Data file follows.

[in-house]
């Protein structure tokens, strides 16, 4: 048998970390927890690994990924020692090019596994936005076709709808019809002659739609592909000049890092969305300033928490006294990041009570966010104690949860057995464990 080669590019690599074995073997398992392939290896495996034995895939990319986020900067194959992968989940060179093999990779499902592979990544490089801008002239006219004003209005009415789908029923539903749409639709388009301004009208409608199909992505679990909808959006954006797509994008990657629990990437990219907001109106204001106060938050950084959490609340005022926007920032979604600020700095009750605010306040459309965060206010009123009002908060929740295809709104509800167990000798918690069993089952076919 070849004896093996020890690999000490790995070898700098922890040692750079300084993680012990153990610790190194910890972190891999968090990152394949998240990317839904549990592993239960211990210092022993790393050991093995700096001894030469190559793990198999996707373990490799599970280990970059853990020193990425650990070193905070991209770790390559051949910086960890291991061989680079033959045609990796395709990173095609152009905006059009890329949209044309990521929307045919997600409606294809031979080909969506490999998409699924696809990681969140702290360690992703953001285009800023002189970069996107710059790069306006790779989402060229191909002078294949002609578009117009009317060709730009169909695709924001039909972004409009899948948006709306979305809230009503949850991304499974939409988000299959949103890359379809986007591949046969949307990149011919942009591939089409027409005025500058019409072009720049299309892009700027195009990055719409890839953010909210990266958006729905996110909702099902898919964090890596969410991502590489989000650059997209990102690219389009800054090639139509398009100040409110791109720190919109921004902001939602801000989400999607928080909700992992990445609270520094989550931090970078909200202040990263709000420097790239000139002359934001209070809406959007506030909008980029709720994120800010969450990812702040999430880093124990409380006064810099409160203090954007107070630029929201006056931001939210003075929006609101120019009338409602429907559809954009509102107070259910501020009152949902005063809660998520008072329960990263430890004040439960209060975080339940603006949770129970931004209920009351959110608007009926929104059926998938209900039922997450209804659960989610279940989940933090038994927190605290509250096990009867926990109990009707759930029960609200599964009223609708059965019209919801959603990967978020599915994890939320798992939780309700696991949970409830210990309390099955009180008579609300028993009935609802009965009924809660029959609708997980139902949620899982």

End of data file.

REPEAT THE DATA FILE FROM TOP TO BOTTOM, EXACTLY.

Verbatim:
[in-house]
């Protein structure tokens, strides 16, 4: 048998970390927890690994990924020692090019596994936005076709709808019809002659739609592909000049890092969305300033928490006294990041009570966010104690949860057995464990 080669590019690599074995073997398992392939290896495996034995895939990319986020900067194959992968989940060179093999990779499902592979990544490089801008002239006219004003209005009415789908029923539903749409639709388009301004009208409608199909992505679990909808959006954006797509994008990657629990990437990219907001109106204001106060938050950084959490609340005022926007920032979604600020700095009750605010306040459309965060206010009123009002908060929740295809709104509800167990000798918690069993089952076919 070849004896093996020890690999000490790995070898700098922890040692750079300084993680012990153990610790190194910890972190891999968090990152394949998240990317839904549990592993239960211990210092022993790393050991093995700096001894030469190559793990198999996707373990490799599970280990970059853990020193990425650990070193905070991209770790390559051949910086960890291991061989680079033959045609990796395709990173095609152009905006059009890329949209044309990521929307045919997600409606294809031979080909969506490999998409699924696809990681969140702290360690992703953001285009800023002189970069996107710059790069306006790779989402060229191909002078294949002609578009117009009317060709730009169909695709924001039909972004409009899948948006709306979305809230009503949850991304499974939409988000299959949103890359379809986007591949046969949307990149011919942009591939089409027409005025500058019409072009720049299309892009700027195009990055719409890839953010909210990266958006729905996110909702099902898919964090890596969410991502590489989000650059997209990102690219389009800054090639139509398009100040409110791109720190919109921004902001939602801000989400999607928080909700992992990445609270520094989550931090970078909200202040990263709000420097790239000139002359934001209070809406959007506030909008980029709720994120800010969450990812702040999430880093124990409380006064810099409160203090954007107070630029929201006056931001939210003075929006609101120019009338409602429907559809954009509102107070259910501020009152949902005063809660998520008072329960990263430890004040439960209060975080339940603006949770129970931004209920009351959110608007009926929104059926998938209900039922997450209804659960989610279940989940933090038994927190605290509250096990009867926990109990009707759930029960609200599964009223609708059965019209919801959603990967978020599915994890939320798992939780309700696991949970409830210990309390099955009180008579609300028993009935609802009965009924809660029959609708997980139902949620899982």